3. Spirit unseen, our spirits' home. Whitsuntide.
This hymn was published in Macmillan's Magazine, May, 1879, in 7 stanzas of 8 lines, and 1 stanza of 9 lines, with the following note:—"Manzoni's Hymn for Whitsuntide.”
4. The Lord is come! On Syrian soil. Advent. This hymn appeared in Macmillan's Magazine, Dec. 1872, in 6 stanzas of 8 lines, with the following introduction:— “Hymn for Advent.”
5. When the Paschal evening fell. Holy Communion. This appeared in Macmillan's Magazine, Nov. 1874, in 5 st. of 8 1., 1 st. of 12 1., and 1 st. of 8 1., with this introduction:—" This do in Remembrance of Me. It is intended in the following lines to furnish a sacred hymn founded on the one common idea of commemoration which lies at the basis of all views of the Eucharist, whether material or spiritual, and to express this undoubted intention of the original institution apart from the metaphorical language by which the ordinance is often described."
6. Where is the Christian's Fatherland? The Christian's Fatherland. This poem (it cannot be called a hymn) was given in Macmillan's Magazine, Nov. 1872, in 7 st. of 8 1., with the following introduction:—"The Traveller's Hymn for All Saints' Day. Being an adaptation of Arndt's Poem, 'Was ist des Deutschen Vaterland.'"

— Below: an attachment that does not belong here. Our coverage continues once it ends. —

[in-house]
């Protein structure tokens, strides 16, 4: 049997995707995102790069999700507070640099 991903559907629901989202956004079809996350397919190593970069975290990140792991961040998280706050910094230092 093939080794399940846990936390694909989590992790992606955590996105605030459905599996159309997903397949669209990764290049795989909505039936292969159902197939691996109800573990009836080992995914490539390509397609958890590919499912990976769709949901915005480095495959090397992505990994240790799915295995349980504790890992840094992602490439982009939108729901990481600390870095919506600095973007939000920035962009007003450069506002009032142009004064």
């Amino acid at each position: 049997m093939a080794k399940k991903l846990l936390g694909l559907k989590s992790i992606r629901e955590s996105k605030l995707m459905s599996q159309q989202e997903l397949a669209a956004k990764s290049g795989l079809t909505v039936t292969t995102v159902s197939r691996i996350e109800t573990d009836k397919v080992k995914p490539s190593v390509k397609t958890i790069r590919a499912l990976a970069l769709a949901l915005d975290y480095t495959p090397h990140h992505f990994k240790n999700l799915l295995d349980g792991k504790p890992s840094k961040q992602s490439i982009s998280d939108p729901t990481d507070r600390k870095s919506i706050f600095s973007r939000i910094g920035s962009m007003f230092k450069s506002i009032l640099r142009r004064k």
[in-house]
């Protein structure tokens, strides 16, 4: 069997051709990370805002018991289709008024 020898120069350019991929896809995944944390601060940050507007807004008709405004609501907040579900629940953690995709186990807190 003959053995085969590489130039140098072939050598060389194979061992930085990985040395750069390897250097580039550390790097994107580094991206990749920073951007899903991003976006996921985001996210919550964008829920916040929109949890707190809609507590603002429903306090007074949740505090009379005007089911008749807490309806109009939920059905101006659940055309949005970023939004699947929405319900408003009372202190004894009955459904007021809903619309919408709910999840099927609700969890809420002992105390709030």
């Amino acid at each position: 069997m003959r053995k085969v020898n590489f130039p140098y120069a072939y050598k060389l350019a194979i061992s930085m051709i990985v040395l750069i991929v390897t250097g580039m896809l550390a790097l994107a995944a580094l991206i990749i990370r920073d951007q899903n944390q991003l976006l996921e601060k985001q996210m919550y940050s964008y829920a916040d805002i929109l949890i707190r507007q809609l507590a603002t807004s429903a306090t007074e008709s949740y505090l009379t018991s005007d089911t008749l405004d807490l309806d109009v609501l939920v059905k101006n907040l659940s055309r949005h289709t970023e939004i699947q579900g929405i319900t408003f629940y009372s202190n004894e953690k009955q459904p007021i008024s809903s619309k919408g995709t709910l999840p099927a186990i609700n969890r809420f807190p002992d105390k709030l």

7. Where shall we find the Lord? Epiphany. Given in Macmillan's Magazine, March 1880, in 7 st. of 8 1., and introduced thus: —"The Divine Life
8. Where shall we learn to die? Good Friday. This was published in Macmillan's Magazine, March 1880, in 7 st. of 8 1., with the simple heading, "The Perfect Death. Disce mori."
9. Who shall be the last great Seer? St. John Baptist. Appeared in Macmillan's Magazine, July 1879, in 4 st. of 8 1., as a "Hymn for St. John the Baptist Day, June 24."
All these hymns were given in full, and without alteration, in the Westminster Abbey Hymn Book, 1883. Their use is mainly confined to that collection.
--Excerpts from John Julian, Dictionary of Hymnology (1907)